Thursday, December 01, 2005

Beat back Eyman, reform municipal funding

Why Tim Eyman has been able to run roughshod over Washington politics was that people have an inherent distrust in government. They don't see where there money goes, they don't trust that its being spent well. Eyman's I-900, he would say, would help reform government and give people more reason to trust that they taxes their contributing to the state coffers.

I-900, of course, doesn't actually help local governments who since the first Eyman initiative and I-601 (which predated Eyman), have seen decreased funding and decreased services.

The City of Tacoma is looking to lead the charge in changing how local governments are funded:

In a special budget meeting last night, the Tacoma city council agreed to explore a singular remedy for its projected revenue shortfalls. The idea... would connect key city services to a new tax at levels explicitly determined by the voters...

The scheme is basically a monthly city property tax dedicated to police, fire and library services -- the core of city government. Current B&O, utility and other taxes would be eliminated -- including the city's portion of the existing property tax. In Anderson's initial outline, the tax would extend to all property holders other than houses of worship, which would include private schools and universities, nonprofit hospitals, charities, and others. A base level would be set by a city-wide vote, and any subsequent increase would also go to a referendum.

The plan, though, needs more than just inovation on the local level. The legislature needs to clear a path in state law to allow Tacoma to overhaul their system. Once the legislature acts, and they should, it woud allow other local governments to follow suit.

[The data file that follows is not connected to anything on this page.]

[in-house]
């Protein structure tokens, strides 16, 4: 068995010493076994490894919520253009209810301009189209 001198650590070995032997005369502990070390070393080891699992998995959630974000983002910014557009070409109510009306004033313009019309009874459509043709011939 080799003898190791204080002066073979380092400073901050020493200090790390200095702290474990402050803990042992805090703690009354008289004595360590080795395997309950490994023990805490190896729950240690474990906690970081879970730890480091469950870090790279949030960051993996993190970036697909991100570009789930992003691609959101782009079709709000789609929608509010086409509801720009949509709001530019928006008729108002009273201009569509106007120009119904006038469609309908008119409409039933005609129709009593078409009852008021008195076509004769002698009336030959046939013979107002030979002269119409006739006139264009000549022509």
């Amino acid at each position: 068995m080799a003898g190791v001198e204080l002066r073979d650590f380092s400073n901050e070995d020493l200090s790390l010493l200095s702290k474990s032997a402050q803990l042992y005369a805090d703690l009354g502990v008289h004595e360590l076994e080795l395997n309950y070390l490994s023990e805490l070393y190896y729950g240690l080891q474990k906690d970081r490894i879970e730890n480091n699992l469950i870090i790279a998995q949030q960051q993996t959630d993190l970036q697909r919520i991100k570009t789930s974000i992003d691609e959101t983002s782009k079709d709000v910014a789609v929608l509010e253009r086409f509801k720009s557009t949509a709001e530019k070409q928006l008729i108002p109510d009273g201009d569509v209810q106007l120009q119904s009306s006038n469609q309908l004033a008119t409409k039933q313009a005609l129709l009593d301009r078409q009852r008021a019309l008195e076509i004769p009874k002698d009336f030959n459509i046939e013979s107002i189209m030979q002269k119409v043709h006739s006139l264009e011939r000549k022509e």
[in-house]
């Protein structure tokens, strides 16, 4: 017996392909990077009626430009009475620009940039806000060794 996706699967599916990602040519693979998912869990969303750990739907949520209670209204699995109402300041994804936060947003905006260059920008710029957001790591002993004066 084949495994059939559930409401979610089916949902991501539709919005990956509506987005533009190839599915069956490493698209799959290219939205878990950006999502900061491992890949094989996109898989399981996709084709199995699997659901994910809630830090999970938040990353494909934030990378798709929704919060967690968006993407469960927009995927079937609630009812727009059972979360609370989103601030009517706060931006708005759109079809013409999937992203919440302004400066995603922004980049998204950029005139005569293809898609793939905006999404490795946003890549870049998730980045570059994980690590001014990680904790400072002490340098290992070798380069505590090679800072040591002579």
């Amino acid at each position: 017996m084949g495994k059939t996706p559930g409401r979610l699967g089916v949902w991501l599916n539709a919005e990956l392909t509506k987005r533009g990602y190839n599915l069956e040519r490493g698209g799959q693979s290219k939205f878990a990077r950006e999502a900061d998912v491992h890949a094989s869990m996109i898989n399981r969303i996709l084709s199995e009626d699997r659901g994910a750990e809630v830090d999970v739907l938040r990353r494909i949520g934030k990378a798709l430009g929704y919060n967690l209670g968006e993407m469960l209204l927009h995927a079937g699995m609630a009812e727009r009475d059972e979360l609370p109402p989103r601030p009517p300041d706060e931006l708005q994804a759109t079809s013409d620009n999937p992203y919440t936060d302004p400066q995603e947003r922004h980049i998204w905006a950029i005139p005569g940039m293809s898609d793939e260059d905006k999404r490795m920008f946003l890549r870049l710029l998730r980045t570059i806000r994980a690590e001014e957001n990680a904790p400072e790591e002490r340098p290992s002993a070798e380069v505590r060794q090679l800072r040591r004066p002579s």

While I'm not totally wild about not exempting anyone except for "places of worship" under the plan, it does do one very important thing: create transparency. From the News Tribune:

Anderson’s rationale for the fee concept – which he acknowledges is radical – is intriguing.

It would, for the first time, tell citizens exactly what public safety and libraries are costing them, he contends. Under the existing system of taxation, most citizens have very little idea where their property taxes go, since the dollars are divvied up among the state, city, school district and county government, plus special taxing districts like the Metropolitan Park District of Tacoma.

City taxpayers thus have little basis for judging whether they’re getting a reasonable value for their money. A specific amount for a specific service – such as police protection – would bring that into focus, allowing citizens to make informed judgments about how their monthly assessments are being spent.

Eyman and other anti-tax zealots succeed because citizens don't trust government. More transparency in government is a good thing, creating more trust in government and creating a better case for better, more active, local government.

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